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Language barrier and acceptance

misa.j

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This is one of the great things that I have been experiencing since I moved to the states; I make mistakes in my speech almost every day, which is embarrassing because I've lived here for over five years, but I have never met anyone who frowned or shook their head because of my mistakes!
People just try to understand me or ask questions without hesitant which is a different reaction compared to people in my home country. In Japan, they don't like to be rude(or, understand deeply in other words...), so people don't ask many questions even when they need to.

It seems to me that the majority of Americans have acceptance or feel comfortable to talk with someone whose native language is not English, of course, you can tell from the fact how diverse this country is.

I am curious about other countries and your point of view;
how important to be able to speak its native language and people's reactions when they meet someone who is not fluent in the language.

I love this forum I can ask this kind of question and get answers by people from all over the world!

Thanks.
 

Martialartsnovice

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Konnichiwa Misa.J-san

Well, I am starting to learn Japanese on my own. I had a friend from Tokyo come to my high school, to learn about America. She was kind enough to teach me some basic spoken Japanese, and she did teach me a little Hiragana. But I was always embarrassed when I screw up the pronunciation of Ohayo Gozaimas or Konnichiwa. I always would hear her chuckle at me, but then she'd say the correct way, and Id try again. But she moved back to Tokyo, I told her that I would come to see her country, as a guest, to repay the favor she made by coming to America, and eventually teaching me Japanese.

This is one of the main reasons, I joined the JREF Forum server, I always wanted to see the world, So I am teaching myself Japanese to travel to Japan, to hopefully see her again. I always was comfortable when she speaks English to me, I never thought that it sounded funny, but she always thought that she wasn't saying it right.

Thanks for asking the question.

P.S. "In Life there are no stupid questions, just stupid answers given to you by redundant people, who cant see past their own wants and desires."
 

misa.j

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I guess my statement and questions were kind of vague, huh...

@Martialartnovice,
Thanks for your response, though. What made you interested in learning the Japanese language?
 

Martialartsnovice

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:cool:

It began when I was a little kid up in Milwaukee. My mom would check out foreign language books. They usually had a cassette with them. I would study books. Then I would return them. I would always try to remember the lessons from the books.

I remember some French, German, and a smattering of Swahili, Chinese (Mandarin), Polish, Russian, Estonian, Italian, Swedish, Norwegian, and Spanish. I also had tried to learn Vietnamese from my neighbours from Vietnam. They had taught their kids in California. I was greatly relieved when they said that it would honour them for me to learn their native language. I guess I have always been trying to learn about different nationalities and their languages or dialects. It would seem that it would help me in my dream of seeing the world. ☺️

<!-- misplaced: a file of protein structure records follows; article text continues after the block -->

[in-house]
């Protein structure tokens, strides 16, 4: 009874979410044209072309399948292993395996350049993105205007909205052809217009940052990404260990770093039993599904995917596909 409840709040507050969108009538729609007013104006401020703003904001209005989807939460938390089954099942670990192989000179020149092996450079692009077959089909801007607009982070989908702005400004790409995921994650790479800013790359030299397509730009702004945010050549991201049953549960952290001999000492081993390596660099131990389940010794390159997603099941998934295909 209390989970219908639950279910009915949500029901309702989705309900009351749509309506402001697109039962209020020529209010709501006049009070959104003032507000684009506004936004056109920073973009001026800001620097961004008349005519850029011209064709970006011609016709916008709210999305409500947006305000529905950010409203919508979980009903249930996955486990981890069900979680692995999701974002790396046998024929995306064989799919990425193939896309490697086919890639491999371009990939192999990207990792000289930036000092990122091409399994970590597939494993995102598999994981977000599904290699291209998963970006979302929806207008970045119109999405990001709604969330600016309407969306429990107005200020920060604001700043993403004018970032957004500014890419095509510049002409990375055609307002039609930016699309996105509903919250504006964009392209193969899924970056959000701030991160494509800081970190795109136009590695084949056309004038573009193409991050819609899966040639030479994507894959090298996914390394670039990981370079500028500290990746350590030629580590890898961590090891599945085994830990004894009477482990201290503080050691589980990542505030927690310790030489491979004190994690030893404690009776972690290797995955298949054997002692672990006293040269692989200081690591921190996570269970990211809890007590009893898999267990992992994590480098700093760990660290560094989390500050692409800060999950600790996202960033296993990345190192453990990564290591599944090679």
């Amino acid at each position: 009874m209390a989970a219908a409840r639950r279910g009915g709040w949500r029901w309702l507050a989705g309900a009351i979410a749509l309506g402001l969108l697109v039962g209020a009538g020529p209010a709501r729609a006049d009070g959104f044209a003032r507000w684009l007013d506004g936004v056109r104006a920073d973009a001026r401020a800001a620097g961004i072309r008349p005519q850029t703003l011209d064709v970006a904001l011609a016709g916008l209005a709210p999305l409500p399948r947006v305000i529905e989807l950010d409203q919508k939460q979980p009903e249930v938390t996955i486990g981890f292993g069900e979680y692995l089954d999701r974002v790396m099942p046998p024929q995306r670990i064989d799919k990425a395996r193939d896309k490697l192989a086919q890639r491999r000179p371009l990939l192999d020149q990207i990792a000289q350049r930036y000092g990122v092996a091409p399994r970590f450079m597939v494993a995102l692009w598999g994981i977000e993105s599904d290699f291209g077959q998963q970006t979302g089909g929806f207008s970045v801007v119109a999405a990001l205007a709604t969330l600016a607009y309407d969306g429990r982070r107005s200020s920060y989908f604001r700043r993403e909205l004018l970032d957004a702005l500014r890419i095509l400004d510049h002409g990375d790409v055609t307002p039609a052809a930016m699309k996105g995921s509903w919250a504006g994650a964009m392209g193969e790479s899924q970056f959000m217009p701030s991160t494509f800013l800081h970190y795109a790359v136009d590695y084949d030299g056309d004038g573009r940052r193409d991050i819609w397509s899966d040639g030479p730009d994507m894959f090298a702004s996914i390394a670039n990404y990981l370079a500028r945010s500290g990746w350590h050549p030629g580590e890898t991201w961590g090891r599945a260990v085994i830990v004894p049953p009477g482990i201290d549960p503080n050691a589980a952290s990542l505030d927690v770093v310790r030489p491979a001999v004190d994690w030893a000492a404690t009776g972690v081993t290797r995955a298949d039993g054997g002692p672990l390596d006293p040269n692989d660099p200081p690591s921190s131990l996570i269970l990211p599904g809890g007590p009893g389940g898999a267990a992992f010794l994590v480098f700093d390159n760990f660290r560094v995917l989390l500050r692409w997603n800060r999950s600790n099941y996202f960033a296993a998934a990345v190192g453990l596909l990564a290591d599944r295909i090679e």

TwistedMac

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Misa, to answer your original question, I'll use the example of Swedish since it's what I know =p

Swedish has been said by some to be one of the "difficult" languages, of course, I couldn't say, I've been speaking it for as long as I can remember, but one thing is easy with the Swedish language; Mistakes don't matter much.

The Swedish language leaves a great margin of error, and sentences, where every other word is wrong, are easily comprehensible by a swede.

So when foreign people speak our language and fail, It doesn't really matter much to us. We can usually understand it anyway.

However, If there's something a non-native speaker says that we don't understand, we'll usually turn to English to get the correct explanation of what was meant since most people know at least comprehensible English.. I'd say this is common in most European countries.

The sad part is when a Swede and a Dane turn to English to understand each other (and it happens a lot), our languages are so much alike, we really should understand each other, but many don't.
 

misa.j

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@Martialartnovice,
You blew my mind!

That's awesome that you have been studying so many other languages since when you were little.
I also strongly believe that your language skill will be a great plus to achieve anything in your life. I think being able to speak or understand the native language where you are in opens up so many possibilities. That was how I felt when I first came to the U.S.

I am sure your neighbors from Vietnam were very happy to know that you were interested in their culture. Did they speak English to you or did they try to speak only Vietnamese? Did they teach you their culture besides the language?